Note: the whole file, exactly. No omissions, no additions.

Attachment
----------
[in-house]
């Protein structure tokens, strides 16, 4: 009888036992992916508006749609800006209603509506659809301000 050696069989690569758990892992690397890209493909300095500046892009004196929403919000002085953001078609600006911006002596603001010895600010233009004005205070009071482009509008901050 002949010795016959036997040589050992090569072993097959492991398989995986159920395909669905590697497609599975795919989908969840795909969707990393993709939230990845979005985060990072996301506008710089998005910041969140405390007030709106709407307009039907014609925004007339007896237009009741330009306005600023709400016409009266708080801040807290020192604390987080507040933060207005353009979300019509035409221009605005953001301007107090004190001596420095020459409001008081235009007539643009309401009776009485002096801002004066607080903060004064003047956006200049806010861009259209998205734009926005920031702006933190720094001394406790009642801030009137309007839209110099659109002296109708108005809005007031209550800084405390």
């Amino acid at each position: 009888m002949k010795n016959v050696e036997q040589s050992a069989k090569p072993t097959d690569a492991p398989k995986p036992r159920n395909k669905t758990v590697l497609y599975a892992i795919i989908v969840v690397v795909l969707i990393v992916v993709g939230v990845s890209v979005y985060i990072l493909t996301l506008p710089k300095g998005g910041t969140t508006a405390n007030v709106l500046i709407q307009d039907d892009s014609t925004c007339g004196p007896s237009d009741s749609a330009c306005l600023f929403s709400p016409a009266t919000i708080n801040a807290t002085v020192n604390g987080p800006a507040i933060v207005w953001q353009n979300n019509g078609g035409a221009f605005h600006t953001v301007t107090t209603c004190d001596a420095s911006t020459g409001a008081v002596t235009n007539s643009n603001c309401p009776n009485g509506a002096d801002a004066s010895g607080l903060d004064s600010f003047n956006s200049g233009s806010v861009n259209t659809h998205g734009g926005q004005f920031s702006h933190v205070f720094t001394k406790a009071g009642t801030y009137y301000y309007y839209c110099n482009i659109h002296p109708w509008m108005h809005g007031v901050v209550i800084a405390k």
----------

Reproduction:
[in-house]
């Protein structure tokens, strides 16, 4: 009888036992992916508006749609800006209603509506659809301000 050696069989690569758990892992690397890209493909300095500046892009004196929403919000002085953001078609600006911006002596603001010895600010233009004005205070009071482009509008901050 002949010795016959036997040589050992090569072993097959492991398989995986159920395909669905590697497609599975795919989908969840795909969707990393993709939230990845979005985060990072996301506008710089998005910041969140405390007030709106709407307009039907014609925004007339007896237009009741330009306005600023709400016409009266708080801040807290020192604390987080507040933060207005353009979300019509035409221009605005953001301007107090004190001596420095020459409001008081235009007539643009309401009776009485002096801002004066607080903060004064003047956006200049806010861009259209998205734009926005920031702006933190720094001394406790009642801030009137309007839209110099659109002296109708108005809005007031209550800084405390």
């Amino acid at each position: 009888m002949k010795n016959v050696e036997q040589s050992a069989k090569p072993t097959d690569a492991p398989k995986p036992r159920n395909k669905t758990v590697l497609y599975a892992i795919i989908v969840v690397v795909l969707i990393v992916v993709g939230v990845s890209v979005y985060i990072l493909t996301l506008p710089k300095g998005g910041t969140t508006a405390n007030v709106l500046i709407q307009d039907d892009s014609t925004c007339g004196p007896s237009d009741s749609a330009c306005l600023f929403s709400p016409a009266t919000i708080n801040a807290t002085v020192n604390g987080p800006a507040i933060v207005w953001q353009n979300n019509g078609g035409a221009f605005h600006t953001v301007t107090t209603c004190d001596a420095s911006t020459g409001a008081v002596t235009n007539s643009n603001c309401p009776n009485g509506a002096d801002a004066s010895g607080l903060d004064s600010f003047n956006s200049g233009s806010v861009n259209t659809h998205g734009g926005q004005f920031s702006h933190v205070f720094t001394k406790a009071g009642t801030y009137y301000y309007y839209c110099n482009i659109h002296p109708w509008m108005h809005g007031v901050v209550i800084a405390k």